Of course, "unless something happens" is the biggest qualifier in the world, more than adequate to CYA me should Obama prevail. It's politics. There are almost three months. Odds are something will happen.
Still, it wasn't supposed to be this way. Obama's electoral handicaps—his racial identification and short resume—should have easily been eclipsed by Bush's—er, McCain's well-stocked aviary of albatrosses. McCain was and remains short of money. His campaign organization is a mess. Republican bosses are unenthusiastic, both about his prospects and about the direction he would take his party should he win. He has aligned himself with the most unpopular aspect of the wildly unpopular outgoing administration, the Iraq War. At a time when economically insecure voters are staring down the barrel of a recession-cum-depression, McCain promises more of the same—no help is on the way. And he's old. Sooo painfully I-don't-use-the-Internet old.
What is it that has the politerati betting on a McCain administration? Historical precedent. During most presidential election years, Republicans tend to surge in the last few months of the campaign. For a Democrat to win in November, he must have a comfortable lead in the polls at this stage in the game.
The classic example is 1976; Jimmy Carter led incumbent Gerald Ford by 33 percentage points. Ford was hobbled by Watergate, a recession and his pardon of Nixon, as well as his dismal performance in the debates, where he claimed that the Soviet Union wasn't dominating eastern Europe. Nevertheless, Ford closed the lead, losing to Carter by just 2 points. This follows the pattern, albeit by a wider margin than in most elections.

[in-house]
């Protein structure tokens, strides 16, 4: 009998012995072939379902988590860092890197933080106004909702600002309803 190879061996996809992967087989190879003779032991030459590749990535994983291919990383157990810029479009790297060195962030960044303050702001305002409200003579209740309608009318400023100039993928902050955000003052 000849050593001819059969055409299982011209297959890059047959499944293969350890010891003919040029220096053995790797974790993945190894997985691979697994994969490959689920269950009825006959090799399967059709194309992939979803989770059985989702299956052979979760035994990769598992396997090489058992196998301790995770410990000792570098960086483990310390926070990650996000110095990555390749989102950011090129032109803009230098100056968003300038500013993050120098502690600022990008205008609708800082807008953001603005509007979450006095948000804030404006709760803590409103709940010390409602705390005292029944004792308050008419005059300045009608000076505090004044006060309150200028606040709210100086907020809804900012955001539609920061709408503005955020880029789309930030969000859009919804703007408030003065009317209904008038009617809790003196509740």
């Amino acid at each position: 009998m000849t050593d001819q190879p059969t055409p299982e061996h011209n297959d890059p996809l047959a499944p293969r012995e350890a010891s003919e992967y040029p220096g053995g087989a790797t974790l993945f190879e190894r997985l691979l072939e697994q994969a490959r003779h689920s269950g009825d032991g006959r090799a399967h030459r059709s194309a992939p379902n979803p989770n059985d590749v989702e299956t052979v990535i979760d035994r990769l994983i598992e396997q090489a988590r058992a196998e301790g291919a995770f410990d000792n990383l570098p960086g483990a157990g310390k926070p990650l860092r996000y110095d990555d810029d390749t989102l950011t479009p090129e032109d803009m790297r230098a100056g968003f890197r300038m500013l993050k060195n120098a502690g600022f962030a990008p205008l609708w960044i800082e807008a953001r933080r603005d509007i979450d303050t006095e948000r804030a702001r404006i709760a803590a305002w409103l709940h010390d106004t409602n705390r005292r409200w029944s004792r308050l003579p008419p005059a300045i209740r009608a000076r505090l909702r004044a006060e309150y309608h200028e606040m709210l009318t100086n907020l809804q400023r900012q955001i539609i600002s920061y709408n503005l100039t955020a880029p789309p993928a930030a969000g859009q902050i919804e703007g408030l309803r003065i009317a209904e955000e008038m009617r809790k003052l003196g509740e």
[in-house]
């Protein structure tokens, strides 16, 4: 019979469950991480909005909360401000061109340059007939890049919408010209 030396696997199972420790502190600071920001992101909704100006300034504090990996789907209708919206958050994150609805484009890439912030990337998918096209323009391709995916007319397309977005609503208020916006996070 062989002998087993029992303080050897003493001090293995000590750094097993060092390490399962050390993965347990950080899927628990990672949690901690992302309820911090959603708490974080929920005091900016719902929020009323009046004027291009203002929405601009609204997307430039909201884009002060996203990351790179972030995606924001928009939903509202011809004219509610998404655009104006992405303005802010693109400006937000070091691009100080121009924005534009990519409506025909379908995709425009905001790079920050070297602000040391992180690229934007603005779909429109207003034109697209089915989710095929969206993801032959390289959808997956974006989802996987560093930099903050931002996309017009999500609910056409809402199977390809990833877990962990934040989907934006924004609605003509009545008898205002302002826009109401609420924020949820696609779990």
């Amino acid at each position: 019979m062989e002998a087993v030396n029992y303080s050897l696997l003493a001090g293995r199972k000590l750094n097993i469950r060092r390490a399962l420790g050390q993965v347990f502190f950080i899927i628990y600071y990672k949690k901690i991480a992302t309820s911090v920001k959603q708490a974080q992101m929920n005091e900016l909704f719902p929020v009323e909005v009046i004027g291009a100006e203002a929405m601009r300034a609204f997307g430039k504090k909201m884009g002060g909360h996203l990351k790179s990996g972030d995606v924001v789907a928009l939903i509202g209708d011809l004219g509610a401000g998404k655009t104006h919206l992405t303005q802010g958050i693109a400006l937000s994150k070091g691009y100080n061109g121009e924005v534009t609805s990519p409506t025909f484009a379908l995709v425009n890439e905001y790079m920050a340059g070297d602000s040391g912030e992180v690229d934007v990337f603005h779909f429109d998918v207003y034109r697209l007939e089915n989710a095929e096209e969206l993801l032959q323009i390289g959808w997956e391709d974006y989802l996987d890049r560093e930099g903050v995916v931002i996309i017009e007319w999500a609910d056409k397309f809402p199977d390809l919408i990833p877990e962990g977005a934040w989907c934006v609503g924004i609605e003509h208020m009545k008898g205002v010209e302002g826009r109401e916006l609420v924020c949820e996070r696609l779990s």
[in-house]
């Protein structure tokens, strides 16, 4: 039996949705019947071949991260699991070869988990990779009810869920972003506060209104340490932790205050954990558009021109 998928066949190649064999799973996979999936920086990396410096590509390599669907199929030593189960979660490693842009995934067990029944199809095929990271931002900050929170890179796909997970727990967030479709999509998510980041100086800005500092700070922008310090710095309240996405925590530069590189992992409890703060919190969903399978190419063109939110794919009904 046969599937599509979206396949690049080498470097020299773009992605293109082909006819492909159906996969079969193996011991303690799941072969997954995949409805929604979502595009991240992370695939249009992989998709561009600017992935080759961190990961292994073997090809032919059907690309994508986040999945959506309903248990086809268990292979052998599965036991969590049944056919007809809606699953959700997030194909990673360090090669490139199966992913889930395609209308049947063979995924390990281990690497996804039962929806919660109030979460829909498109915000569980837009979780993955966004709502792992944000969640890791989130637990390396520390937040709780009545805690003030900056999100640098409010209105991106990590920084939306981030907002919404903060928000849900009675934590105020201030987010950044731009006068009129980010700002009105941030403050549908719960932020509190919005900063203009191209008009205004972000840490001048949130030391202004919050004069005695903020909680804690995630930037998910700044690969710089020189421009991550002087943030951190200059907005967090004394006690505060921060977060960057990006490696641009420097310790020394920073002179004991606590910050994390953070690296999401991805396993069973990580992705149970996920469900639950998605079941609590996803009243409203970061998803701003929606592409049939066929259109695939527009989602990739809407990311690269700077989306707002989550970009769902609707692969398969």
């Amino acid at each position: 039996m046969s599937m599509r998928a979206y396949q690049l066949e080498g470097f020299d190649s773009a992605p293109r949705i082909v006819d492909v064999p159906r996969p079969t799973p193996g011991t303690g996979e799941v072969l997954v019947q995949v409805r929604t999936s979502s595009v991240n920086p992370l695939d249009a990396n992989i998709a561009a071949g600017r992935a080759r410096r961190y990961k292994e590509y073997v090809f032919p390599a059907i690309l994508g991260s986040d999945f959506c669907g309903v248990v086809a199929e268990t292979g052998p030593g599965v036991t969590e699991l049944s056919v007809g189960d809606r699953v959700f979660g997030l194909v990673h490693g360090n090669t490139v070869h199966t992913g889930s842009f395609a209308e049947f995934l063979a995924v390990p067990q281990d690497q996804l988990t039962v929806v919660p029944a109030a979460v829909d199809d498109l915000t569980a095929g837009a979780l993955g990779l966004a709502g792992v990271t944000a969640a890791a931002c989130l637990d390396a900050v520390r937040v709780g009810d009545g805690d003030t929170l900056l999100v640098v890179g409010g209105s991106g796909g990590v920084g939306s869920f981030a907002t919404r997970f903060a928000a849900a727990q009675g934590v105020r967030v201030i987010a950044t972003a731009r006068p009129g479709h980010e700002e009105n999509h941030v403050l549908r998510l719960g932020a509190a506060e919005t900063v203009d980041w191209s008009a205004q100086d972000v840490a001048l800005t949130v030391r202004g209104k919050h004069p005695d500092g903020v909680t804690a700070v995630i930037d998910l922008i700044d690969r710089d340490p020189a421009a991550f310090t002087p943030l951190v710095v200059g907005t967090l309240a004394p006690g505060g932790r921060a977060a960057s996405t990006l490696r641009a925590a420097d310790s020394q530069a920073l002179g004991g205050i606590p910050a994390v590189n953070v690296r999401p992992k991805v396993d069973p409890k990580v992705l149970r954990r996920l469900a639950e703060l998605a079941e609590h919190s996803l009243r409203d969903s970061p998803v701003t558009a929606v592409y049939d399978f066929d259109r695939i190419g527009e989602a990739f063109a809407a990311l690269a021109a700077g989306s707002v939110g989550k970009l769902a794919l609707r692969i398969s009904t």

In recent years, the countervailing example is the 1992 contest between Bill Clinton and George H.W. Bush, the incumbent. After the Democratic National Convention in August, Clinton was only ahead of Bush by a few points. Clinton won, but only because independent Ross Perot, a businessman with libertarian leanings, attracted so many votes from registered Republicans.
Perot ran again in 1996, but was less of a factor. So the old pattern reasserted itself. Clinton led Bob Dole by roughly 20 percent in mid-August, but won by 8. Republicans always close the gap.
It happened again in 2000. In mid-August, Al Gore had an 8-point lead ahead of George W. Bush. Gore won the popular vote by 0.6 percent.
If you're a Democrat, being ahead isn't enough. In 2004, John Kerry was ahead in mid-August—but by just 2 points. Bush was an incumbent with potentially grave weaknesses—he hadn't found Osama or Iraq's supposed WMDs, and he was already losing the war—yet the pattern reasserted itself. Bush gained 4 points, prevailing in the popular vote by 2.4 percent. (I won't comment on the electoral vote, aside from mentioning that it was stolen in the key state of Ohio.)
If Barack Obama ends up beating John McCain, he will have done so with the smallest August lead for a Democrat in memory—3 points, within the statistical margin of error for tracking polls. A columnist for the Chicago Sun-Times argues that's good news: "Out of the gate," writes Carol Marin, "the thoroughbred who leads too early and by too great a margin is more often than not the vulnerable one, the one in danger of losing it all to the horse who strategically holds back, waits, and then thunders in the final furlongs to finish first." Nice metaphor, but presidential campaigns aren't horse races. They're boxing matches. The last man standing wins.